How Not Being a Stress Eater Can be Your “New Normal”

Lake Oconee Nutrition Consultants

There is no doubt that most people are experiencing more stress right now. That can lead to stress-related eating, which can lead people to becoming overweight or obese. Many people may feel they find comfort in food when the stress kicks in, but they may not have identified themselves as a true stress eater, or realized how harmful it is to their health. One doctor is on a mission to help get people to identify the pattern and take control of it once and for all.

“Who out there is not feeling the stress of worrying about what the future holds for you and your family?” explains Dr. Robert  “Bob” Posner, a world-renowned weight loss researcher and medical doctor who founded the Serotonin-Plus Weight Loss Program. “Most people are not overweight or obese because they lack willpower; it’s simply because of the brain’s connection to their stress feelings and how it impacts cravings. It’s all about the science involved.”

One of the first things Dr. Posner’s program does is get people to identify whether or not they are a stress eater. He asks them to get serious about such questions as if they crave carbohydrates, have low energy levels, feel sad at times and then anxious at others, and reach for the food during times of stress. Emotional eaters tend to eat when they are upset or under stress. This may start a cycle of the person feeling bad about themselves, and then eating again due to those negative feelings.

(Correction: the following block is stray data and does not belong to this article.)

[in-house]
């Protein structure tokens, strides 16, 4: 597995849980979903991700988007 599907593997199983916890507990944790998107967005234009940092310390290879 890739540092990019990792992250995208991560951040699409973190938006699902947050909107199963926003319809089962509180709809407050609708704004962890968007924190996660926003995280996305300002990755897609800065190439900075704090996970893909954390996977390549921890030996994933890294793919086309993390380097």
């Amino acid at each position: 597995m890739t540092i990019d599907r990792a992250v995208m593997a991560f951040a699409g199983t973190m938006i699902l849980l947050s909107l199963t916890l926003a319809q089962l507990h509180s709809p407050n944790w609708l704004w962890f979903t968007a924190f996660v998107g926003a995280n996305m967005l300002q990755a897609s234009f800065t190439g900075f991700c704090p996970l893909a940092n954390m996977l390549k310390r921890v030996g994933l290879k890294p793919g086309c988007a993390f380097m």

According to the National Institutes of Health (NIH), emotional eating is when you eat food to help cope with difficult emotions. It has nothing to do with being hungry. Oftentimes, people who are emotional or stress eaters will not even realize how much they have consumed because they are taking in the calories while their mind is consumed by the stress, rather than being focused on the food. Making matters worse, the NIH also reports that the foods people reach for to help with stress are often high in fat, sugar, and salt. 

Stress eating becomes a habit for people, and after a while it can wreak havoc on their health. Dr. Posner offers several ways to help take on this issue and win, including:

  • Be mindful. Take a 5-second delay to ask yourself the question: “Why am I doing this, what benefit am I getting from this behavior, and what harm may I be doing to myself?”
  • Stock up right. Avoid having the derailing snacks and stress-related snack foods in the home in the first place. If you had to go out of the house to go buy a snack food, you may lose interest. 
  • Choose something else. Rather than grab food when there is stress, engage in stress-reducing activities, including yoga, meditation, exercise, crafts, reading, and writing. 
  • Set the stage. Skip having a scenario of distracted eating, which includes consuming bowls of popcorn, peanuts, or M&M’s while watching shows. Break the bad eating habit while watching television.
  • Protect your mind. Limit time spent watching stressful news shows. There is an abundance of bad news, and it can cause people to become stressed and filled with anxiety.